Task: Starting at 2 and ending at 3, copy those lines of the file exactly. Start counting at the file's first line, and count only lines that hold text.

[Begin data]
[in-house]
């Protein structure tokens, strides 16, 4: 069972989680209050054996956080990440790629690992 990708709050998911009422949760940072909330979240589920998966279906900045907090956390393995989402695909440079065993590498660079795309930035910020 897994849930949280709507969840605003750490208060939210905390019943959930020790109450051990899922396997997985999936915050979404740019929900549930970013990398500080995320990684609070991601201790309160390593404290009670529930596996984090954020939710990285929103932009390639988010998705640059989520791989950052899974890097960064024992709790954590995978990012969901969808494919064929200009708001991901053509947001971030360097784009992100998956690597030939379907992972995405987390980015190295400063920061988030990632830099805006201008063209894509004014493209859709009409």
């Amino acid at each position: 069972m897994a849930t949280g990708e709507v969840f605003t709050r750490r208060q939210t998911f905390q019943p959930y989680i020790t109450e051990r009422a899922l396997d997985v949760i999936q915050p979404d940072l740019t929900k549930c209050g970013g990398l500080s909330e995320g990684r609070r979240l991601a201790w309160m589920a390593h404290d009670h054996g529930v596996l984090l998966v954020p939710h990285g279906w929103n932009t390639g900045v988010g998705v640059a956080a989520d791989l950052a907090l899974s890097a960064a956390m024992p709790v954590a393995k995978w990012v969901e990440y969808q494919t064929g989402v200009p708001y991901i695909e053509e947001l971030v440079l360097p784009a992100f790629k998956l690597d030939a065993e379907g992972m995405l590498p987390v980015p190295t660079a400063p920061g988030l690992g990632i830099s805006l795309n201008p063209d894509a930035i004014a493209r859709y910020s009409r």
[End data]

């Protein structure tokens, strides 16, 4: 069972989680209050054996956080990440790629690992 990708709050998911009422949760940072909330979240589920998966279906900045907090956390393995989402695909440079065993590498660079795309930035910020 897994849930949280709507969840605003750490208060939210905390019943959930020790109450051990899922396997997985999936915050979404740019929900549930970013990398500080995320990684609070991601201790309160390593404290009670529930596996984090954020939710990285929103932009390639988010998705640059989520791989950052899974890097960064024992709790954590995978990012969901969808494919064929200009708001991901053509947001971030360097784009992100998956690597030939379907992972995405987390980015190295400063920061988030990632830099805006201008063209894509004014493209859709009409």
């Amino acid at each position: 069972m897994a849930t949280g990708e709507v969840f605003t709050r750490r208060q939210t998911f905390q019943p959930y989680i020790t109450e051990r009422a899922l396997d997985v949760i999936q915050p979404d940072l740019t929900k549930c209050g970013g990398l500080s909330e995320g990684r609070r979240l991601a201790w309160m589920a390593h404290d009670h054996g529930v596996l984090l998966v954020p939710h990285g279906w929103n932009t390639g900045v988010g998705v640059a956080a989520d791989l950052a907090l899974s890097a960064a956390m024992p709790v954590a393995k995978w990012v969901e990440y969808q494919t064929g989402v200009p708001y991901i695909e053509e947001l971030v440079l360097p784009a992100f790629k998956l690597d030939a065993e379907g992972m995405l590498p987390v980015p190295t660079a400063p920061g988030l690992g990632i830099s805006l795309n201008p063209d894509a930035i004014a493209r859709y910020s009409r």